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Ekawut Chankaew, Prajak Srirabheebhat, Sriwimon Manochiopinig, Theerapol Witthiwej, and Itsara Benjamin

OBJECTIVE

Normal pressure hydrocephalus (NPH) is clinically characterized by gait disturbance, cognitive impairment, and urinary incontinence, as well as enlargement of the ventricles. To the best of the authors' knowledge, there have been no previous publications regarding the correlation between bulbar dysfunction and NPH. The primary objective of this study was to compare preoperative and postoperative prevalence of bulbar dysfunction in patients with NPH. Secondary objectives included assessing the results of surgery for swallowing, speech, gait, cognition, and urination, and evaluating the correlation between bulbar dysfunction and triad symptoms.

METHODS

Fifty-three patients with NPH who underwent shunt placement surgery at Siriraj Hospital were included in the study. Patients were evaluated for gait, cognition, urination, swallowing, and speech before and 6 months after shunt placement. Triad symptoms were assessed using standard methods. Bulbar dysfunctions were assessed using the Swallowing Problem Questionnaire, Thai Articulation Test, Resonation Screening Test (RST), and Thai Nasality Test. The Thai Speech Assessment Program and nasometer were used for objective speech measurement.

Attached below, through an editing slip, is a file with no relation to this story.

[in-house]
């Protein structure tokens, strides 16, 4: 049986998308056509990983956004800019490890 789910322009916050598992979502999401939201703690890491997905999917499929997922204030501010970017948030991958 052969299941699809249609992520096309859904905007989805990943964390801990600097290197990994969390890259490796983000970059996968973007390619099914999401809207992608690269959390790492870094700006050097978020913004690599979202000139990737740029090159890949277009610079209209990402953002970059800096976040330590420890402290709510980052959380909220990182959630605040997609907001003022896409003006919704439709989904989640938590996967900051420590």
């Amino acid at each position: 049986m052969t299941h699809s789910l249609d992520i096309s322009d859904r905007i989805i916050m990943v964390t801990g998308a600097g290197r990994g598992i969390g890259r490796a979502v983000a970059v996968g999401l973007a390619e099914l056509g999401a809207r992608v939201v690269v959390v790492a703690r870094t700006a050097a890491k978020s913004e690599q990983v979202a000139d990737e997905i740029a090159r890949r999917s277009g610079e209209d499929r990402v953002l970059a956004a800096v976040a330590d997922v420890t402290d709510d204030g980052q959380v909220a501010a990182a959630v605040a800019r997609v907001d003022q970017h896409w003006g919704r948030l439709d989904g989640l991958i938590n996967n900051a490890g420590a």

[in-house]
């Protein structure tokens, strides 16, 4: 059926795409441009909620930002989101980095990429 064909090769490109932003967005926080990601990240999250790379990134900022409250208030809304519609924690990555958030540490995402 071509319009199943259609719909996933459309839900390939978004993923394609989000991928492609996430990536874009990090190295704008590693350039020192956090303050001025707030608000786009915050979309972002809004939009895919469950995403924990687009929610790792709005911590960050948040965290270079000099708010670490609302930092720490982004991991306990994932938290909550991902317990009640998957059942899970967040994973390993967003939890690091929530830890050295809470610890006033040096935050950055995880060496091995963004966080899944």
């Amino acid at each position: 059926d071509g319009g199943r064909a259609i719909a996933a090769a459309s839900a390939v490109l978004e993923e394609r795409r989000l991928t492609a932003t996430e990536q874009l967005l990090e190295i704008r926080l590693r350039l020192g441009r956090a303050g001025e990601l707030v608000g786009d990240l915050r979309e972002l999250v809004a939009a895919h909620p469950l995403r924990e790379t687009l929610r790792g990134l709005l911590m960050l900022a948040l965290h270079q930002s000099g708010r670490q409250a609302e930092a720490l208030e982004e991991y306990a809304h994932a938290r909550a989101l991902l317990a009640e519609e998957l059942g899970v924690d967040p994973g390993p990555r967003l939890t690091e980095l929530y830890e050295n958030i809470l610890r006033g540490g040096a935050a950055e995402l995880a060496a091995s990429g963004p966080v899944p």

RESULTS

Preoperatively, 86% (43/50) of patients had swallowing problems and 75% (37/49) had speech problems, as measured by the RST. Postoperatively, there was significant improvement in swallowing (p < 0.001), speech problems by RST (p = 0.008), and voice volume (p = 0.009), but no significant change in the nasometer test. All triad symptoms were improved. There were significant correlations between swallowing impairment and gait disturbance (r = 0.358, p = 0.009), and RST and cognitive impairment (r = −0.502, p < 0.001).

CONCLUSIONS

This is the first study of bulbar dysfunction in patients with NPH. The results showed that the prevalence of bulbar dysfunction is very high. The correlation between bulbar dysfunction and the classic NPH triad has been documented and published. These bulbar symptoms also significantly improved after surgery. As such, bulbar dysfunction should be regarded as a core symptom that should be considered along with the classic triad in the clinical diagnosis and management of NPH.